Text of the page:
So, yeah, I was disappointed and sometimes bored with Scourged. Nevertheless, I feel confident recommending the IRON DRUID CHRONICLES to readers who love urban fantasy, especially when it involves Norse mythology, or to readers who love books with animal familiars. I expect (and hope!) that Hearne will continue to write more stories about Atticus and Oberon since he has a spin-off series called OBERON’S MEATY MYSTERIES (also performed by Luke Daniels) that’s been successful. I will not be missing a single one of them.

Published April 3, 2018. Unchained from fate, the Norse gods Loki and Hel are ready to unleash Ragnarok, a.k.a. the Apocalypse, upon the earth. They’ve made allies on the darker side of many pantheons, and there’s a globe-spanning battle brewing that ancient Druid Atticus O’Sullivan will be hard-pressed to survive, much less win. Granuaile MacTiernan must join immortals Sun Wukong and Erlang Shen in a fight against the Yama Kings in Taiwan, but she discovers that the stakes are much higher than she thought. Meanwhile, Archdruid Owen Kennedy must put out both literal and metaphorical fires from Bavaria to Peru to keep the world safe for his apprentices and the future of Druidry. And Atticus recruits the aid of a tyromancer, an Indian witch, and a trickster god in hopes that they’ll give him just enough leverage to both save Gaia and see another sunrise. There is a hound named Oberon who deserves a snack, after all.

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KAT HOOPER, who started this site in June 2007, earned a Ph.D. in neuroscience and psychology at Indiana University (Bloomington) and now teaches and conducts brain research at the University of North Florida. When she reads fiction, she wants to encounter new ideas and lots of imagination. She wants to view the world in a different way. She wants to have her mind blown. She loves beautiful language and has no patience for dull prose, vapid romance, or cheesy dialogue. She prefers complex characterization, intriguing plots, and plenty of action. Favorite authors are Jack Vance, Robin Hobb, Kage Baker, William Gibson, Gene Wolfe, Richard Matheson, and C.S. Lewis.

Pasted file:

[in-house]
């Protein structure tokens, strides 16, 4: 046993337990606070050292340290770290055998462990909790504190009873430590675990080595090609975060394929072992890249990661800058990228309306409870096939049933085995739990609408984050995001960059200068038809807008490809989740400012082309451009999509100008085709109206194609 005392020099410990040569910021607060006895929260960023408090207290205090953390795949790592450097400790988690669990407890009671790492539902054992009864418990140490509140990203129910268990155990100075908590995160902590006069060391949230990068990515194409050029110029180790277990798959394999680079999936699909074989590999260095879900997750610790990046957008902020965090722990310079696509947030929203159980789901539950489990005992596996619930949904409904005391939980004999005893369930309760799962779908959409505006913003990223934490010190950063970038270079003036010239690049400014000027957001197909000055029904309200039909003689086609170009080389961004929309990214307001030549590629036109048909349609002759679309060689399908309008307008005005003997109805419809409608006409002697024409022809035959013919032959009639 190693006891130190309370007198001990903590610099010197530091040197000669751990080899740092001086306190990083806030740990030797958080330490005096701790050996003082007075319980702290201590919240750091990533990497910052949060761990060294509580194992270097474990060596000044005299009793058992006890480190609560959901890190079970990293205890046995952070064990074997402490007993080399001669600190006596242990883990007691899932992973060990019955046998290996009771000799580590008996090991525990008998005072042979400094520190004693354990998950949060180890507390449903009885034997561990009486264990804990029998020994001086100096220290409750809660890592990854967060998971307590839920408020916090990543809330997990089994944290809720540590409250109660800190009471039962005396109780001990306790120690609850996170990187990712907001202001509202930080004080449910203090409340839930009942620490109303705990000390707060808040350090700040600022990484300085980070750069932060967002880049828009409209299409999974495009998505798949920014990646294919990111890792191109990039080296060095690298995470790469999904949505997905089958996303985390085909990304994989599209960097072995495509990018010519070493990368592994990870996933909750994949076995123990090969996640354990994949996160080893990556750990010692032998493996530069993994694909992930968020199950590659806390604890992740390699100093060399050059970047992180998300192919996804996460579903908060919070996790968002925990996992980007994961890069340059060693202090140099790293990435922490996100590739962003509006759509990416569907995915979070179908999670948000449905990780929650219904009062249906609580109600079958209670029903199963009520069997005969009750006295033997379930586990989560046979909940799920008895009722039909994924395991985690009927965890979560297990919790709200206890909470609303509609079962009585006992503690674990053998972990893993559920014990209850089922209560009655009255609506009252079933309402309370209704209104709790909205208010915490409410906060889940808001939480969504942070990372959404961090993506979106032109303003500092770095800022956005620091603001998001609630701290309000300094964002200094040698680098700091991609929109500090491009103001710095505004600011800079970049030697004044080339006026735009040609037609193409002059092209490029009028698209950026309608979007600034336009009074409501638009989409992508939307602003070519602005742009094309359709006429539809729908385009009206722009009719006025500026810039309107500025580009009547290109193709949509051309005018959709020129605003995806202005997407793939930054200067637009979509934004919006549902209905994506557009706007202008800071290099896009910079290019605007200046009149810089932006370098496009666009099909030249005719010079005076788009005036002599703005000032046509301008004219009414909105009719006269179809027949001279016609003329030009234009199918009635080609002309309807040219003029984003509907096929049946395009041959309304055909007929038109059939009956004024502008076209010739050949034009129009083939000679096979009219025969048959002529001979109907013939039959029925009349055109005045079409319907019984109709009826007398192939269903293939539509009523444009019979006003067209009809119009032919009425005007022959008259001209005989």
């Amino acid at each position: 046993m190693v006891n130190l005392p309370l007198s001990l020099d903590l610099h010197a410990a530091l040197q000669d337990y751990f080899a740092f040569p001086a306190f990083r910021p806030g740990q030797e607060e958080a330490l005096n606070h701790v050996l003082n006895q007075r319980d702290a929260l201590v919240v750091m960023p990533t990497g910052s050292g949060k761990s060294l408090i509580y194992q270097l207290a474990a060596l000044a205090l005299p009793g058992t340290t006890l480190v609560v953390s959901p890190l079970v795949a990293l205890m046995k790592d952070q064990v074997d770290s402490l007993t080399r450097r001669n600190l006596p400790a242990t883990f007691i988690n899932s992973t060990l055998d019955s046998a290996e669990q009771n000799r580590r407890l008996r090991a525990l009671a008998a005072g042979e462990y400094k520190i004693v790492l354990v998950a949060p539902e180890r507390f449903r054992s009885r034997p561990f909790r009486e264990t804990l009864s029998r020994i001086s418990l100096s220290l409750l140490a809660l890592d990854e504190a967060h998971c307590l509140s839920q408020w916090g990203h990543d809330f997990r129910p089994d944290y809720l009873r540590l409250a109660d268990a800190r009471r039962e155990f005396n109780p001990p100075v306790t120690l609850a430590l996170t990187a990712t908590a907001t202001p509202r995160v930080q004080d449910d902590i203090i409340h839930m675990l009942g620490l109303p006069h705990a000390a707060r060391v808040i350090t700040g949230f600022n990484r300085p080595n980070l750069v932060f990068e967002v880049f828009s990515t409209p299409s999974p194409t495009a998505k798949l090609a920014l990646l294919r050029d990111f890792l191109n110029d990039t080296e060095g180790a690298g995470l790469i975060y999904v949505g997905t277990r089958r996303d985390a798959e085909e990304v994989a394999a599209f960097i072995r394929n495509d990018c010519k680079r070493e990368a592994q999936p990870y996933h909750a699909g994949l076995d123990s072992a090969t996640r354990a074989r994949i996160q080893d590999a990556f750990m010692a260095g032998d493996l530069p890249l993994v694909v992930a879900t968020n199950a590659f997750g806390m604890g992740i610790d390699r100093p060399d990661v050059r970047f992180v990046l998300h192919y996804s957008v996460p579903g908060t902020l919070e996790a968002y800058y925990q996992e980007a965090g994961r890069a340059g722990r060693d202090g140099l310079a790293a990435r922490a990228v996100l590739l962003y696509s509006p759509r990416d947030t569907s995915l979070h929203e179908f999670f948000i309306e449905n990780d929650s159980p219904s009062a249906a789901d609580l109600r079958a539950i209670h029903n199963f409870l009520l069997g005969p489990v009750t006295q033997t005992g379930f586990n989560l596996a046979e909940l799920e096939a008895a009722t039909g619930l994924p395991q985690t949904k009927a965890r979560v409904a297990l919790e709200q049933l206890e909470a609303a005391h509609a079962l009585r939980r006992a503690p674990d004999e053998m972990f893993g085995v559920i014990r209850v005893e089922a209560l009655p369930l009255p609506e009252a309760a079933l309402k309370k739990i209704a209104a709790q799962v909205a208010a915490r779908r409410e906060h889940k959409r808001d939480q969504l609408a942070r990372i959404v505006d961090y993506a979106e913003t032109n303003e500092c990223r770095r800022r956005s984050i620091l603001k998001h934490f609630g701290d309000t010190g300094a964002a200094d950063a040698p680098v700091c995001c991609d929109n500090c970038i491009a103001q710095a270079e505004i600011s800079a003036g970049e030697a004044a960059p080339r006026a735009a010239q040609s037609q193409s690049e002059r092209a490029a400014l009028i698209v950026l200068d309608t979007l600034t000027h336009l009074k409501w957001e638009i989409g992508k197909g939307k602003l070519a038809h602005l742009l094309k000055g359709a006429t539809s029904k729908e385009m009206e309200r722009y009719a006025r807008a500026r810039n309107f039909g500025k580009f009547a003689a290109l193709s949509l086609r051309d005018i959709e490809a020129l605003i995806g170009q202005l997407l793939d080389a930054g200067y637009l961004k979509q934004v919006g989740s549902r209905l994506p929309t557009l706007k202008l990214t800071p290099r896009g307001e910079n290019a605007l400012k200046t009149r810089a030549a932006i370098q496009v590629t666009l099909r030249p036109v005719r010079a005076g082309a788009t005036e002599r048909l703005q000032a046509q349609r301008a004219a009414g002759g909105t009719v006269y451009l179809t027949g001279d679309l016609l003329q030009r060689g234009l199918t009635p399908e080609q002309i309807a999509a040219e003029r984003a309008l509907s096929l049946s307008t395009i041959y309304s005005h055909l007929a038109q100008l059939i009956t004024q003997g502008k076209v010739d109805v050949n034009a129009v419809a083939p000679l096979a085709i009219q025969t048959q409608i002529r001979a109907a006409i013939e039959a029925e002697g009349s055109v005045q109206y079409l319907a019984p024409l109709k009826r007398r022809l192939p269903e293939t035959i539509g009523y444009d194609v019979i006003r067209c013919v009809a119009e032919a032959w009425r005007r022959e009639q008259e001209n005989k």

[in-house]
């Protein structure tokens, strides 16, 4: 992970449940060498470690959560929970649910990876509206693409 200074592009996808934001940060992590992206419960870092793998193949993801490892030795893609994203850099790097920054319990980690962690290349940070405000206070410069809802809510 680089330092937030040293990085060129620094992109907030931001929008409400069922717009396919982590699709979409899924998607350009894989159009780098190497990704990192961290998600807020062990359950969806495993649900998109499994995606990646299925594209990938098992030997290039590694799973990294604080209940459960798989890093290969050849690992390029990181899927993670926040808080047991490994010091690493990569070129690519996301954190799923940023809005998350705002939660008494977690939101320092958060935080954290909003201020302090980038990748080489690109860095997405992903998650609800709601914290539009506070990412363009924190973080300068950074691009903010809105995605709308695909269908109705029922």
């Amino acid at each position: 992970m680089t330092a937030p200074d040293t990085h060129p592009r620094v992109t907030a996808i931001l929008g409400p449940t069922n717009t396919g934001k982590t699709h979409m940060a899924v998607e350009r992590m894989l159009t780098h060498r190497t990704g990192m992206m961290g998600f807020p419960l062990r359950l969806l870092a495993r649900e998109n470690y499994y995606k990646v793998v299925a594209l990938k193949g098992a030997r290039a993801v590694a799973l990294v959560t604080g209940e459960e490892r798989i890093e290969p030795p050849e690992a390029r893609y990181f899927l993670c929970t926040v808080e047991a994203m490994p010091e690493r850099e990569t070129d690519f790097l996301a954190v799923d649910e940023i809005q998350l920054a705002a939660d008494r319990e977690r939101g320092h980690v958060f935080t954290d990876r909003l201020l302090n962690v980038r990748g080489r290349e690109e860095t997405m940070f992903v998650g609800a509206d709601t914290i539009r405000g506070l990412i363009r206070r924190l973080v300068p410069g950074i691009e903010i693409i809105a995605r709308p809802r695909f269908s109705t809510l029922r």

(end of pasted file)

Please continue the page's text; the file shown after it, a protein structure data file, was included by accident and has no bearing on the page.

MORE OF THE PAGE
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  1. Troy Thomas /

    Scourged was a difficult read and ultimately unsatisfying. For me it was such a let down in the series that I returned it to Audible as I never want to revisit that series again. Before each book came out I would read the series again and assumed I would be enjoying it over the years after the finale. Boy was I wrong this ending has soured the entire series for me and I will delete these from my app. Thank you Kevin!

    • I haven’t looked at the reviews on Amazon or GoodReads, but I’m guessing this is a common reaction. It was such a great series and this ending was disappointing.

    • Scott MacIntyre /

      Agreed 100% with all your comments. I would add that I have changed my initial assessment from never recommend the series to read but stop after book 8.

    • Jeff Holliday /

      I understand how you feel. It has taken me 3 years to reach a point where I can revisit this series. I am currently listening to Hammered and plan to stop at book 8.